Miles Traer and two colleagues have calculated the carbon footprint for nine heroes from the comic book canon — and realized that Earth might be better off if they stopped trying to save it.
In a poster presentation, Traer attempted to get people to think about their own carbon footprints by analyzing nine super heros: Oracle, the Flash, Batman, Iron Man, Jessica Jones, Firebird, Spider-Man, Superman and Swamp Thing. Spider-Man needs to manufacture his carbon nanotube webbing. Firebird depends on combustion to conjure tornadoes of flame. The Flash must eat a ton of meat to maintain his super fast speeds.
“If I calculate my own carbon footprint, that’s a bummer,” Traer says. “But if I calculate it for Batman, things get interesting.”
To further make his point, Traer considers how his heroes might lessen their impact on the environment. By going vegetarian, the Flash could reduce his emissions from 90 million pounds of carbon dioxide to just 3 million. If Bruce Wayne stopped spending money on Batman gear, he could pay for carbon offsets for the entire population of downtown Chicago.
The implied message: If a masked vigilante with too much money and a shortage of good judgment can redeem himself, you can, too.
Want to know more? Read about it here!
You’ll never go to dinner in the deep sea. It’s dark, vast and weird down there. If the pressure alone didn’t destroy your land-bound body, some hungry sea creature would probably try to eat you.
Fortunately for you, something else has spent a lot of time down there, helping to prepare this guide to deep sea dining.
For nearly three decades, robots with cameras deployed by the Monterey Bay Aquarium Research Institute have glided through the ocean off the coast of central California at depths as deep as two and half miles below.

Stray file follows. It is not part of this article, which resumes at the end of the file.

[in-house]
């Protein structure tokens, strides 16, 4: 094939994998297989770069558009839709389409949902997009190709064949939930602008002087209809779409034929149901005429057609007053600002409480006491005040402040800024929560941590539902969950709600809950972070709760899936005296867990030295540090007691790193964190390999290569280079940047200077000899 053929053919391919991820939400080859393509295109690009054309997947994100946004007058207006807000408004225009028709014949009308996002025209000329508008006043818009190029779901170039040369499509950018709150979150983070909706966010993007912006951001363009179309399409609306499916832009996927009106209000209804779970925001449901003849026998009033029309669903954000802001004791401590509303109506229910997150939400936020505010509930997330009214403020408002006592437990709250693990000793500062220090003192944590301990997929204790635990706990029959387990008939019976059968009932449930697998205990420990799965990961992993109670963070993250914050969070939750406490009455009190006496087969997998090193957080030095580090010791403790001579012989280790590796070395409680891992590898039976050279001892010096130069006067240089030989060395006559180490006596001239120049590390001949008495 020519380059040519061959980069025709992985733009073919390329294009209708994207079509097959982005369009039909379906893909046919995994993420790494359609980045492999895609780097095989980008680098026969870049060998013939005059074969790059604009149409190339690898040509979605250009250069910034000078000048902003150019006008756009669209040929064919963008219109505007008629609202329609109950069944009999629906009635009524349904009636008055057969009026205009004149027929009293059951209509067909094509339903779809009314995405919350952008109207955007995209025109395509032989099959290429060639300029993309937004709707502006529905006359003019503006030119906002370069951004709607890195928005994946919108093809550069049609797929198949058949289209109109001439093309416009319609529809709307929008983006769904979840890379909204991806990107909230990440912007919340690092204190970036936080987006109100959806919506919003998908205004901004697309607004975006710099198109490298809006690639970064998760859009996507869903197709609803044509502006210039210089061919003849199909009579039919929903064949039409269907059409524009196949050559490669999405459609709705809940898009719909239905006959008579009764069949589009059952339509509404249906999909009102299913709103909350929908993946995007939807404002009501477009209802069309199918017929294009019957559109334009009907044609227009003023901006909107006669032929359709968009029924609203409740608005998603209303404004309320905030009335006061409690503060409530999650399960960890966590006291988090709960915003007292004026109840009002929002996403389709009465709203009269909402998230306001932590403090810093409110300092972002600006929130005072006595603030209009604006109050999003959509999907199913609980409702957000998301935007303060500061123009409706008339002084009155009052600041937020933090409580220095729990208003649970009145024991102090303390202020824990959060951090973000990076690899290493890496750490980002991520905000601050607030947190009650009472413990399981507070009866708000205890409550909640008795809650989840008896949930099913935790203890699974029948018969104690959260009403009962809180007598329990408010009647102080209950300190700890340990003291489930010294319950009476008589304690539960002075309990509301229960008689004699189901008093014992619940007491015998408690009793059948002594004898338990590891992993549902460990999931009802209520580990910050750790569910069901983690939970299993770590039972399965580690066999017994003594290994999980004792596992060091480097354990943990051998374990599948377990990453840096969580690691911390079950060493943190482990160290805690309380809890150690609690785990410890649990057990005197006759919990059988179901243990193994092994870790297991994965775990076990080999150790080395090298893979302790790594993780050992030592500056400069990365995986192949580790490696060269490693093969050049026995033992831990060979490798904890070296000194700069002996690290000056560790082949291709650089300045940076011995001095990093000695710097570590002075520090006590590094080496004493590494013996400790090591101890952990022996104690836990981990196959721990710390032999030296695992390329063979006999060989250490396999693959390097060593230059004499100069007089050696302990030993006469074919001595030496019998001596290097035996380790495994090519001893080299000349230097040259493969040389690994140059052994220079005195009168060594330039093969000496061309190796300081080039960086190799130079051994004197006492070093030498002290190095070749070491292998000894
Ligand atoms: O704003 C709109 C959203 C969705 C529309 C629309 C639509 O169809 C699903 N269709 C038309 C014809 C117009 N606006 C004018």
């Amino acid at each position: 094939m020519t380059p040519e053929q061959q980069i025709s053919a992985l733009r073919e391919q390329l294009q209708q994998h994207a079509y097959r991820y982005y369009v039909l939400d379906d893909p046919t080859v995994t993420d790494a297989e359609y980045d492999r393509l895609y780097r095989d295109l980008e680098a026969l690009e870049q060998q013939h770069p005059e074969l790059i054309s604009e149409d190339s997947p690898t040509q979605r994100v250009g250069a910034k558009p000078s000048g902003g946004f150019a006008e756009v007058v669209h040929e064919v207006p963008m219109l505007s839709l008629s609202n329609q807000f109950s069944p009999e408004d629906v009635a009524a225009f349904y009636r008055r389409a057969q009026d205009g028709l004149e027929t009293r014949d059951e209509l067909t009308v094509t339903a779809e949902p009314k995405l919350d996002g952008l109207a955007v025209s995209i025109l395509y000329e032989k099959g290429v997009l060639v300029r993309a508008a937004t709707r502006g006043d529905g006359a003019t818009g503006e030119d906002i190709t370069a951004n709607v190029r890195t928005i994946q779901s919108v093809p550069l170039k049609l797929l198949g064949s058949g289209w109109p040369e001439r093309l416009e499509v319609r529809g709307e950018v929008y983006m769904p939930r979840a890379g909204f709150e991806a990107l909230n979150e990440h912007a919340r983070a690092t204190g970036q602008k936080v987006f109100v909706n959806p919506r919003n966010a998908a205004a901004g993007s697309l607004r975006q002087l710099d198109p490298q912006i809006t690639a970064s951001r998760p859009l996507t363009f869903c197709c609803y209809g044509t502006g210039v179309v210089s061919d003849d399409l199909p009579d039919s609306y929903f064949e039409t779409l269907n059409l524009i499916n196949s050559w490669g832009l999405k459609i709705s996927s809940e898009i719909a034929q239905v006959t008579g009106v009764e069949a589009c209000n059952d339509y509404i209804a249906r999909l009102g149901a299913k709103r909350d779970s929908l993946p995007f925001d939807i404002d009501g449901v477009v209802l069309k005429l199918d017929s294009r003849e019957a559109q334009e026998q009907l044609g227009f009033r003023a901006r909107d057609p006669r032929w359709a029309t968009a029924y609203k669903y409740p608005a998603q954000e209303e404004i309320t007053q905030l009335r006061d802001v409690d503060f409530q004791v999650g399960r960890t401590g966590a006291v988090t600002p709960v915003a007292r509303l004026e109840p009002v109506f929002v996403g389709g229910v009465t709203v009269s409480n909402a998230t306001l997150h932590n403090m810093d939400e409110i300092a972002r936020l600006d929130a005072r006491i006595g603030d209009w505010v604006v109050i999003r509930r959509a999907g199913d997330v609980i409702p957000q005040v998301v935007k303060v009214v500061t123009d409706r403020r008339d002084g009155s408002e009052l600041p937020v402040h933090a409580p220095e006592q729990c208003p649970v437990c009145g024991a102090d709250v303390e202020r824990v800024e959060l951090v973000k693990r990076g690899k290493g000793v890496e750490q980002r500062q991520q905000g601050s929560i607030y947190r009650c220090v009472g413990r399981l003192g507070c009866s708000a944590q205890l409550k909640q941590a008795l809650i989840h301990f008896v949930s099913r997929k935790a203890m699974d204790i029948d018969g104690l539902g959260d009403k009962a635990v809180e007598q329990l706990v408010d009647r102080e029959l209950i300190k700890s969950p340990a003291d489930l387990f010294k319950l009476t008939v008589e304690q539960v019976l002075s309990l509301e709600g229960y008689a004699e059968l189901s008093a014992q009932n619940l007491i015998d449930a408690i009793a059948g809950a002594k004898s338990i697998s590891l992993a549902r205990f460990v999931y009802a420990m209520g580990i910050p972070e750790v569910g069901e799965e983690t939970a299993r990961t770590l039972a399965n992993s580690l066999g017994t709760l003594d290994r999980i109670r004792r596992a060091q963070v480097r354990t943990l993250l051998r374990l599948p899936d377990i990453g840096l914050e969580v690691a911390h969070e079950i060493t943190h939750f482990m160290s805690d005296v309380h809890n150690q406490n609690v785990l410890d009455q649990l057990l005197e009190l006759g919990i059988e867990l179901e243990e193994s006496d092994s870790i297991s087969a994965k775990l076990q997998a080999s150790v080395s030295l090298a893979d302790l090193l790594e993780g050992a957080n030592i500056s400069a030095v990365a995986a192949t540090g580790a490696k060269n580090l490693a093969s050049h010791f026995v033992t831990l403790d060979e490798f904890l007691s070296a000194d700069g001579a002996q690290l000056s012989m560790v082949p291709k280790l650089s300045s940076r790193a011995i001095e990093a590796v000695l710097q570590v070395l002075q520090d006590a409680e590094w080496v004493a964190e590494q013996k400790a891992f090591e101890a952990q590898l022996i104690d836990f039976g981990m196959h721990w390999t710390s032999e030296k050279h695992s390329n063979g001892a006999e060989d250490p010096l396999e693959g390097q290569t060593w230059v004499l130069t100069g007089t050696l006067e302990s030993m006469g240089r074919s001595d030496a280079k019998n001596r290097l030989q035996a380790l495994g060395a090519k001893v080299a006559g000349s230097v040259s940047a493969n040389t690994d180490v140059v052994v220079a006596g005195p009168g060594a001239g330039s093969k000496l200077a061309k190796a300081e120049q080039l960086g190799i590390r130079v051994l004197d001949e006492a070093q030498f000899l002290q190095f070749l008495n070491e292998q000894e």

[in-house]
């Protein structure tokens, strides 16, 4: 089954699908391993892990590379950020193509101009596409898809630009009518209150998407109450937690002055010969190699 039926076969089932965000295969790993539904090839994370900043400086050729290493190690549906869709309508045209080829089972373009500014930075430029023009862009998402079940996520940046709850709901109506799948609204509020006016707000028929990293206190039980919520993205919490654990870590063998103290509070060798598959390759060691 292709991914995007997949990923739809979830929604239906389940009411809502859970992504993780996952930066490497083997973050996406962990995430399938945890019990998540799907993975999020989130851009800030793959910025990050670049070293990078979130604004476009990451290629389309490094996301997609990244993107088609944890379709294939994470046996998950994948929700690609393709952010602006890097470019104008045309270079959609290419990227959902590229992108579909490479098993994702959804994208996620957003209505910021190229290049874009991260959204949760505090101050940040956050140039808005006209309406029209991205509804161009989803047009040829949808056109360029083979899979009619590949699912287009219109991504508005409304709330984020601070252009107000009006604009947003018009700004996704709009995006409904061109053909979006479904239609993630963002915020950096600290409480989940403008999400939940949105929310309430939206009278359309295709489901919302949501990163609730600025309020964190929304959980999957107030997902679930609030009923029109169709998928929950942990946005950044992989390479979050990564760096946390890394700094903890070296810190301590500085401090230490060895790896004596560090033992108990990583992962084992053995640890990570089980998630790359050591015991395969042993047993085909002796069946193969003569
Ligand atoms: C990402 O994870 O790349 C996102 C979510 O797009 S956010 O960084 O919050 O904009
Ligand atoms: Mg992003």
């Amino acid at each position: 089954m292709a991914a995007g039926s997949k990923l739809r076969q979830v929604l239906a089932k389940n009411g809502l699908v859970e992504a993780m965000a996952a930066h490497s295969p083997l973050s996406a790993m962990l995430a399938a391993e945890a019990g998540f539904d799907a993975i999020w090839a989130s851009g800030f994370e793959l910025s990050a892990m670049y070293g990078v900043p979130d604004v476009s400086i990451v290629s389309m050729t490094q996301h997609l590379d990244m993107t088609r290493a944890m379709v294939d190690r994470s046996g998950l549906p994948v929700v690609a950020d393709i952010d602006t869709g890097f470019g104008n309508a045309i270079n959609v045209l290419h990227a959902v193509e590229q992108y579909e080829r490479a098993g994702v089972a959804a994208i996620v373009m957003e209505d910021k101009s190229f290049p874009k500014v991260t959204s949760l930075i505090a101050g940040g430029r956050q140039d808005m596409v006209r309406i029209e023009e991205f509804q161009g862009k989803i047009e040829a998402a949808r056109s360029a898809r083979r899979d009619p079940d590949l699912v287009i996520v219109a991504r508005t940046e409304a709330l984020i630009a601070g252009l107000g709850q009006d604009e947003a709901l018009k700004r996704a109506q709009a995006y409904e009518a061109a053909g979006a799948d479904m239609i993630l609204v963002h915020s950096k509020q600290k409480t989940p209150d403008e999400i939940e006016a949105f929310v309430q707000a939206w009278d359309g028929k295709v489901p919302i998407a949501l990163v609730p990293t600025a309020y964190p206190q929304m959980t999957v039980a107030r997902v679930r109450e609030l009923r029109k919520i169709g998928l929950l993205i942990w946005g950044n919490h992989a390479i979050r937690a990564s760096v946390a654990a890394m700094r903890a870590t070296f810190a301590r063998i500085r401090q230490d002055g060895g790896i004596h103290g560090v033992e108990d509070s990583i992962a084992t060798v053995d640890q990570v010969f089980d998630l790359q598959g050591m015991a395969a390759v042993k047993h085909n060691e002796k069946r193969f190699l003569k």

Want to know who eats who, before you ask them to dinner? Read about it here!
Bats, then frogs, and now. A new deadly, interspecies (not specific to one species of snake) fungus is sweeping across North America.
Which is not good for snake biologist, or for snakes.
Read about it here.
Today, in articles that make you go “d-awwwwwww”
Unseasonably cold weather hit the Winga Baw camp for orphaned elephants in Myanmar, and workers scrambled to protect the seven animals in their care, using straw to keep them warm, according to Sangdeaun Lek Chailert, founder of the Save Elephant Foundation, a nonprofit based in Thailand that is dedicated to Asian elephants.
Temperatures fell to 8 degrees Celsius (46 degrees Fahrenheit) in some parts of the country. But the camp, in the Bago Region of Myanmar, had another secret weapon: giant knitted and crocheted blankets.
They were donated by Blankets for Baby Rhinos, a wildlife conservation craft group founded in November 2016 on Facebook by Sue Brown, who has been involved in rhino conservation for 25 years, and Elisa Best, a veterinary surgeon.
Want to know more? Read about it here!
I think the biggest impact of the Trump administrations attack on science, is that scientists don’t feel welcome anymore.
Which will have PROFOUND effects on our economic growth and how we are perceived as a world leader. PROFOUND.
And one common misconception I hear is that scientists think/support an idea because they are being paid to. Spoiler alert: scientist don’t get paid much in the best of times. Federal scientist almost never get paid enough. Ever.
So it’s disheartening to hear that those who are working tirelessly as civil servants are leaving the agencies in droves. Read about it here.
I hate the title of this article. I really do. Science is not a religion, as it does not necessitate a leap of faith, and is based in empirical evidence.
But, it is an interesting article over at the New York times about how they found science and how that changed their views on the world.
Worth reading here!